US2497874A - Mechanical time delay mechanism - Google Patents

Mechanical time delay mechanism Download PDF

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US2497874A
US2497874A US770540A US77054047A US2497874A US 2497874 A US2497874 A US 2497874A US 770540 A US770540 A US 770540A US 77054047 A US77054047 A US 77054047A US 2497874 A US2497874 A US 2497874A
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conductor
switch
lugs
stock
solenoid
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US770540A
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Harold R Evans
Dale L Schubert
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Plywood Res Foundation
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Plywood Res Foundation
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    • BPERFORMING OPERATIONS; TRANSPORTING
    • B65CONVEYING; PACKING; STORING; HANDLING THIN OR FILAMENTARY MATERIAL
    • B65GTRANSPORT OR STORAGE DEVICES, e.g. CONVEYORS FOR LOADING OR TIPPING, SHOP CONVEYOR SYSTEMS OR PNEUMATIC TUBE CONVEYORS
    • B65G47/00Article or material-handling devices associated with conveyors; Methods employing such devices
    • B65G47/52Devices for transferring articles or materials between conveyors i.e. discharging or feeding devices
    • B65G47/53Devices for transferring articles or materials between conveyors i.e. discharging or feeding devices between conveyors which cross one another
    • BPERFORMING OPERATIONS; TRANSPORTING
    • B07SEPARATING SOLIDS FROM SOLIDS; SORTING
    • B07CPOSTAL SORTING; SORTING INDIVIDUAL ARTICLES, OR BULK MATERIAL FIT TO BE SORTED PIECE-MEAL, e.g. BY PICKING
    • B07C5/00Sorting according to a characteristic or feature of the articles or material being sorted, e.g. by control effected by devices which detect or measure such characteristic or feature; Sorting by manually actuated devices, e.g. switches
    • B07C5/36Sorting apparatus characterised by the means used for distribution
    • B07C5/361Processing or control devices therefor, e.g. escort memory
    • BPERFORMING OPERATIONS; TRANSPORTING
    • B65CONVEYING; PACKING; STORING; HANDLING THIN OR FILAMENTARY MATERIAL
    • B65GTRANSPORT OR STORAGE DEVICES, e.g. CONVEYORS FOR LOADING OR TIPPING, SHOP CONVEYOR SYSTEMS OR PNEUMATIC TUBE CONVEYORS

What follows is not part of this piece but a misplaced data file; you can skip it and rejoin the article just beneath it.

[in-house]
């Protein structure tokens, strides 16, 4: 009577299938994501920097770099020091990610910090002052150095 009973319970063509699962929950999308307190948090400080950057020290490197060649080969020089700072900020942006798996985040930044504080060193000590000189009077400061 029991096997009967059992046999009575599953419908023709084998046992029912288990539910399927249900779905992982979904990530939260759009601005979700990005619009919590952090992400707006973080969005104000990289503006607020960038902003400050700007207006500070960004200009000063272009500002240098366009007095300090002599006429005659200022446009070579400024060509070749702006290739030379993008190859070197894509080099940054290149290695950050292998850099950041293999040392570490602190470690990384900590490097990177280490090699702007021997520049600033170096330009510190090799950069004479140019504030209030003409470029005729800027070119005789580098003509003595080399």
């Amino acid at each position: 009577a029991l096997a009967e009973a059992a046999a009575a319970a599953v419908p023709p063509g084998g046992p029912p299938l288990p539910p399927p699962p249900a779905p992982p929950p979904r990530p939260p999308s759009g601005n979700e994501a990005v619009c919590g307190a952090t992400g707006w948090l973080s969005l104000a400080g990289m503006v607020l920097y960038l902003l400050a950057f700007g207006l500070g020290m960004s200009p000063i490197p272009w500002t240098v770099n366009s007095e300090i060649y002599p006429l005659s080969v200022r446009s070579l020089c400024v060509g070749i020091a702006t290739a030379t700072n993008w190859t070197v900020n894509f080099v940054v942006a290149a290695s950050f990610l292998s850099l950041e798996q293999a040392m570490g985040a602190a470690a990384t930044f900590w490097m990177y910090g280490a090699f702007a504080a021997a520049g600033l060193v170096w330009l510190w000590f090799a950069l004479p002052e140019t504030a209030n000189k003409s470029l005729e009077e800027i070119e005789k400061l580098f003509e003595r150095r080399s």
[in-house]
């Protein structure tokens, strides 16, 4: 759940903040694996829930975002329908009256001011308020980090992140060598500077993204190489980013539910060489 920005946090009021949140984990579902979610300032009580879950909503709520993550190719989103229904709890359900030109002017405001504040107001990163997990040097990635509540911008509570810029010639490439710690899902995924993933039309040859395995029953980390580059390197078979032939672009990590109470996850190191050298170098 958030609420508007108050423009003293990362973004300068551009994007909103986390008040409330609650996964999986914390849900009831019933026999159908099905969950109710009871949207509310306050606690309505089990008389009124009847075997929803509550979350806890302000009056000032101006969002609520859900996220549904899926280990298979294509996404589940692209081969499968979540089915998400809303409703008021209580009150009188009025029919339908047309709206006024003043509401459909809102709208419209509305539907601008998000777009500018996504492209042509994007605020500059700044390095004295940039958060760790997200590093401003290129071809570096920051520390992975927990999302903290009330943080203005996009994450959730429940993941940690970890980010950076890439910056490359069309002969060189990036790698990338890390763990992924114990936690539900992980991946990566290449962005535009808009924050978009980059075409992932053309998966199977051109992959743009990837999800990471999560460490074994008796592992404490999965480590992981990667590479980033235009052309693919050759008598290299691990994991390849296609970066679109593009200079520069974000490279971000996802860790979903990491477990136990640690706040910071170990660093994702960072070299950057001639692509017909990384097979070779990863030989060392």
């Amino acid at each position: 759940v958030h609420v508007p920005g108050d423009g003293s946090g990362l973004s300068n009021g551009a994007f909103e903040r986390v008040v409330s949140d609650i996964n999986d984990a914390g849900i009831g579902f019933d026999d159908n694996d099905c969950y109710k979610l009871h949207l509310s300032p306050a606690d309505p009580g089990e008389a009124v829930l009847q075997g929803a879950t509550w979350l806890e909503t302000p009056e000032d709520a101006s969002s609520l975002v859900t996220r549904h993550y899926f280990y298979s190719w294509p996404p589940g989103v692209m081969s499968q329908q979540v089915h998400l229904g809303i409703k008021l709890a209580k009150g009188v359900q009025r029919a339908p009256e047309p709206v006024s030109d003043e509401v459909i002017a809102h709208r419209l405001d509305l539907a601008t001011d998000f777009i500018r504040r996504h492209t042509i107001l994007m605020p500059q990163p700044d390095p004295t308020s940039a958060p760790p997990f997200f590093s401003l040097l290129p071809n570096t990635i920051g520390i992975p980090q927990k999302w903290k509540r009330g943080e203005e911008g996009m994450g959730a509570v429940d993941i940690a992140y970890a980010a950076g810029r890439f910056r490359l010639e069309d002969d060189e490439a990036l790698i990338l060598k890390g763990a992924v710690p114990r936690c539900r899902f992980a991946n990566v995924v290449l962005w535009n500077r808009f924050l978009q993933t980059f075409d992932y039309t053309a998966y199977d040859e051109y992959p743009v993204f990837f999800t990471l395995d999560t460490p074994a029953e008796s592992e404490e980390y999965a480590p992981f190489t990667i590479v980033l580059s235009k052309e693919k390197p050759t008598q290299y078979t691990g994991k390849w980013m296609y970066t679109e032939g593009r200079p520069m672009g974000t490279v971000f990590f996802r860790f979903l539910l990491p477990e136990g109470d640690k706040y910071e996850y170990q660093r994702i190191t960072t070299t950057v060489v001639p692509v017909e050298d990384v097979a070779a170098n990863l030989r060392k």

• B65G47/00Article or material-handling devices associated with conveyors; Methods employing such devices
    • B65G47/52Devices for transferring articles or materials between conveyors i.e. discharging or feeding devices
    • B65G47/68Devices for transferring articles or materials between conveyors i.e. discharging or feeding devices adapted to receive articles arriving in one layer from one conveyor lane and to transfer them in individual layers to more than one conveyor lane or to one broader conveyor lane, or vice versa, e.g. combining the flows of articles conveyed by more than one conveyor
    • B65G47/71Devices for transferring articles or materials between conveyors i.e. discharging or feeding devices adapted to receive articles arriving in one layer from one conveyor lane and to transfer them in individual layers to more than one conveyor lane or to one broader conveyor lane, or vice versa, e.g. combining the flows of articles conveyed by more than one conveyor the articles being discharged or distributed to several distinct separate conveyors or to a broader conveyor lane

Description

Feb. 21, 1950 H. R. EVANS ETAL MECHANICAL TIME DELAY MECHANISM 4 Sheets-Sheet l Filed Aug. 25, 1947 INVENToRs. .Haro/d A. fr0/ys Arrow/mrs Fell 21., 1950 H. R. EVANS ET AL' MECHANICAL TIME DELAY MECHANISM Filed Aug. 25, 1947 4 Sheets-Sheet 2 H. R. EVANS ETAL 2,497,874
MECHANICAL TIME DELAY MECHANISM 4 Sheets-Sheet 3 Feb. 21, 1950 Filed Aug. 25, 1947 Feb. 21, 1950 H. R. EvANs ETAL MECHANICAL TIME DELAY MECHANISM 4 Sheets-Sheet 4 Filed Aug. 25, 1947 JNVENToRs. Hara/dfi? Vans 7a/e 5k/faber? MS www NQ UNITED STATES PATENT FFIC MECHANICAL TIME DELAY MECHNSM Harold R. Evans, Olympia, and Dale L. Schubert,- Tacoma, Wash., assignors to Plywood Research Foundation, Tacoma, Wash., a nonprofit corpof ration of Washington Application August 25, 1947, Serial No. '770,540
15 Claims.
1 This invention relates to a mechanical-sorterselector means. More particularly, this invention relates to a mechanical-sorter-selector means wherein the material, which is of vary stock which are usable for making plywood may be separated according to their widths.